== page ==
• Whilst awaiting mycology ketoconazole shampoo and topical terbinafine are recommended to prevent spread. School avoidance is then not required.

See a video on how to take effective samples for Tinea Capitis

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7. Diagnosis

Quick info:
Mycology will confirm which organism is present.
It is important to note which organism has been confirmed as this then determines the appropriate treatment.
Treatment will always be oral medication. Topical treatments are generally ineffective.

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8.  Screening

Quick info:
Trichophyton Tonsurans is very likely to affect other family members, especially siblings so screening other family members is essential. Other species less likely.

Even asymptomatic family member should be screened and sampling should be sent.

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9.  Treatment

Quick info:
Trichophyton species
First line treatment is oral terbinafine (4 weeks)
Child over 1 year; body weight 10-20 kg - 62.5mg (quarter of a tablet) once daily
Child body weight 20-40kg - 125mg (half a tablet) once daily
Child body weight over 40kg - 250mg once daily
N.b. Community pharmacy will be required to pre-cut tables or provide a tablet cutter)
Duration of treatment: 4 weeks
Evidence level A

Please note this is not currently licensed in children but is widely used and use supported by local dermatology consultants and the BAD. Not available in suspension but tablets can be crushed and mixed with water - maple syrup/banana milkshake flavouring are good at masking the taste.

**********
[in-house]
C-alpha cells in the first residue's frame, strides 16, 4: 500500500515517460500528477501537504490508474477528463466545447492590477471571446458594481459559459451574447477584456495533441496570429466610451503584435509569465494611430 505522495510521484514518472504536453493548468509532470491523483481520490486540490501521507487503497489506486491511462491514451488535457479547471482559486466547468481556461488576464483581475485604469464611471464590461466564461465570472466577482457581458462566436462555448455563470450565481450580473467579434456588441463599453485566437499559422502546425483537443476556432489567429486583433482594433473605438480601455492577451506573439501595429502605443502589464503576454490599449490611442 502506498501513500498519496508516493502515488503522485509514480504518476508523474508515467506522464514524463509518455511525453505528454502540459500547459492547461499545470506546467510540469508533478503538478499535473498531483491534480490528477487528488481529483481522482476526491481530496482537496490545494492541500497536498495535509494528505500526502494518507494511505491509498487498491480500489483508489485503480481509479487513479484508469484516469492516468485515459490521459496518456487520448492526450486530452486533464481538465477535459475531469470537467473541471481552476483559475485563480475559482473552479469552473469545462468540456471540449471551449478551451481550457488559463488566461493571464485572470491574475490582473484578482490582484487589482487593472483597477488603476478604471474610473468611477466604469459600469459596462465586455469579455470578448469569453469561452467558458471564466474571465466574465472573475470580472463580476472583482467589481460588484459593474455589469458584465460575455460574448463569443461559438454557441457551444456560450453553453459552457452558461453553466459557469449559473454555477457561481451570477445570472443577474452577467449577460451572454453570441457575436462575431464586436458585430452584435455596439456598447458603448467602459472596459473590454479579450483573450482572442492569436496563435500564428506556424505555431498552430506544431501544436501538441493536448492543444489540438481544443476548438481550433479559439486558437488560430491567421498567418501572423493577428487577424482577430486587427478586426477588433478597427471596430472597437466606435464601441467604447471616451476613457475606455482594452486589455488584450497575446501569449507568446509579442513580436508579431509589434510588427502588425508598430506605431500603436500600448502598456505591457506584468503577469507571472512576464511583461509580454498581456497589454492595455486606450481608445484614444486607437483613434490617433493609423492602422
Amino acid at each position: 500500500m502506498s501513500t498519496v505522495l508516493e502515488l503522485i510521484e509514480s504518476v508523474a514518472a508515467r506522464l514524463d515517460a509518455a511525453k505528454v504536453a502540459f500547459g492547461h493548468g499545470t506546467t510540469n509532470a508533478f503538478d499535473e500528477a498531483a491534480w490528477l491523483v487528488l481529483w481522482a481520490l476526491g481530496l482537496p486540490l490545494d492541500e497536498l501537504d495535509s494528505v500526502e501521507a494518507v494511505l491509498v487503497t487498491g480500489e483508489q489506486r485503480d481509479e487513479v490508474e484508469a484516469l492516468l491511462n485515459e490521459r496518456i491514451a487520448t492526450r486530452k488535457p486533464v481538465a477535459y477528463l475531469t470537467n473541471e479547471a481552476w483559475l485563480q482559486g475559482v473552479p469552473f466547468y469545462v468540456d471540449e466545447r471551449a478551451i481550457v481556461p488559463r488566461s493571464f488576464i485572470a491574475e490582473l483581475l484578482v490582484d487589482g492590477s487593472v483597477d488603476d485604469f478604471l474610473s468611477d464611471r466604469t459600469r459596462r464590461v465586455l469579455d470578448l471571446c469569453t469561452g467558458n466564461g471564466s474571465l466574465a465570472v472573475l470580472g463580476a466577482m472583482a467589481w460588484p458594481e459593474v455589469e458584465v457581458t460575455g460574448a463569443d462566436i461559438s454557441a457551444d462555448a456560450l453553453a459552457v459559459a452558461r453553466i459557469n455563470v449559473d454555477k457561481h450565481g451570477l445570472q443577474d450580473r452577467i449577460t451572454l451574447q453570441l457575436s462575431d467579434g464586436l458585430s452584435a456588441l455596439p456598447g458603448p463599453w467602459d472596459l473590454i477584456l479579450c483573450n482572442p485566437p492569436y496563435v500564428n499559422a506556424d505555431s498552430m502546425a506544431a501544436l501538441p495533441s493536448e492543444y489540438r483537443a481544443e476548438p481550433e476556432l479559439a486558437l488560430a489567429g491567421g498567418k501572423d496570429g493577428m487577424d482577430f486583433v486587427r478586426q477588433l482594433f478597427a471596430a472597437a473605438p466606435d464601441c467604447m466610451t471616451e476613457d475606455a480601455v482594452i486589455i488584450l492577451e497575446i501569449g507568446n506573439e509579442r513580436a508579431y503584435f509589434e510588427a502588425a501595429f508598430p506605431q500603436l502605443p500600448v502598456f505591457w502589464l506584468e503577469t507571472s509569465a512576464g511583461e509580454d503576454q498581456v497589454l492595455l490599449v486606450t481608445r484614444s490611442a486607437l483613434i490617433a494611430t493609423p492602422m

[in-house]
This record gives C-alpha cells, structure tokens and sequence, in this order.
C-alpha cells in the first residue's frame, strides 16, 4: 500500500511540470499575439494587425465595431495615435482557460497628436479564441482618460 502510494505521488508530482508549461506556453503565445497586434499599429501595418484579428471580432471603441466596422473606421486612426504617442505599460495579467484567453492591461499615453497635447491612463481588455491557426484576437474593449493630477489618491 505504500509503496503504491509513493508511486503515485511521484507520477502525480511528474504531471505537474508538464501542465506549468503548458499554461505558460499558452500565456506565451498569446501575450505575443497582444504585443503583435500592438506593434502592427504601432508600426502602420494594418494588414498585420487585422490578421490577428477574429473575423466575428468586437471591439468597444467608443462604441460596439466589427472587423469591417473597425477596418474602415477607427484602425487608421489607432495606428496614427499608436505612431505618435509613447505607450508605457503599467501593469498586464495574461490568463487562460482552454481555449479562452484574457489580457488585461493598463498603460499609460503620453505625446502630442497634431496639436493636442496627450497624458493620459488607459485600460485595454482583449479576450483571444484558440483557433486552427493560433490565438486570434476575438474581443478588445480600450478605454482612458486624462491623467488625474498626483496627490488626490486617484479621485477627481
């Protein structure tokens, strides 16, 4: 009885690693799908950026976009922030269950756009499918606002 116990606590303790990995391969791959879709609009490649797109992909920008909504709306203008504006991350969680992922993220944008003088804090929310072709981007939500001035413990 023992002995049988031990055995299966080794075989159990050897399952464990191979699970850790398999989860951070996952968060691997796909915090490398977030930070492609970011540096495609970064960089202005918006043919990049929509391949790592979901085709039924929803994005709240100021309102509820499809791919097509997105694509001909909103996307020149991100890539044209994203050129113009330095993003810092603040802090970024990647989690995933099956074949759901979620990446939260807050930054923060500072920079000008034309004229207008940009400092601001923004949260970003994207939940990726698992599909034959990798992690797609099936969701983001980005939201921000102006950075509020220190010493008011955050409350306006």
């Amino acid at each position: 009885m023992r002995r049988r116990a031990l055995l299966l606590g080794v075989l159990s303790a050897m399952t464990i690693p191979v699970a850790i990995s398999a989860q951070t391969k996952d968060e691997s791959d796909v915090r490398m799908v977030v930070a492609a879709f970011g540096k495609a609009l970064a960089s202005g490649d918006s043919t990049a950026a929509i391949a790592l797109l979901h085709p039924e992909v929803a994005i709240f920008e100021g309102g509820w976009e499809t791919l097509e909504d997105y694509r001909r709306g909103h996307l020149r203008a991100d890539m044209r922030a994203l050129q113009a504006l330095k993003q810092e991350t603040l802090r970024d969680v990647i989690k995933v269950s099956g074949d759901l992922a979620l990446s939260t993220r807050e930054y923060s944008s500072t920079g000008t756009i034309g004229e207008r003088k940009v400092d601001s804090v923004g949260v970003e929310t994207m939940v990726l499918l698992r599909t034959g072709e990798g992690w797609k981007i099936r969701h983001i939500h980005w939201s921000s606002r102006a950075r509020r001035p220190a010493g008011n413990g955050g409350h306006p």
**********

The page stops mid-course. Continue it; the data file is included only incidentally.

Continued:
Griseofulvin is less effective for this organism

Microsporum species
First line treatment is Griseofulvin
Body weight < 50 kg 15-20 mg kg1 per day (single or divided dose) for 6-8 weeks
Body weight > 50 kg 1 g per day (single or divided dose) for 6-8 weeks
Duration of treatment: 6-8 weeks. Review in 6 weeks - if redness of scaling still present, continue for a further 2 weeks.
Evidence level A
Suspension is not available in the community so tablets can be crushed.

Second line for both species above is Itraconazole.
5mg per kg per day for 2-4 weeks
Liquid formulations are available

Whilst awaiting mycology ketoconazole shampoo and topical terbinafine are recommended to prevent spread. School avoidance is then not required.

Tips:

  • Advise family to clean fomites (e.g. combs etc.) in mild bleach solution
  • LFTs are not routinely recommended in young healthy children.

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10. Post Treatment Review

Quick info:
Post treatment sampling to confirm clearance is now recommended (i.e. repeat sampling for mycology after the full treatment course.)

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11. Referral to Community Clinic

Quick info:
Criteria for referral to Community Dermatology clinic:

  • Uncertain diagnosis
  • Suspected kerion
  • Severe, extensive or recurrent infection
  • Failure to respond

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12. Referral to Secondary Care

Quick info:
Criteria for referral to Secondary Care clinic:

  • Immunosuppressed patients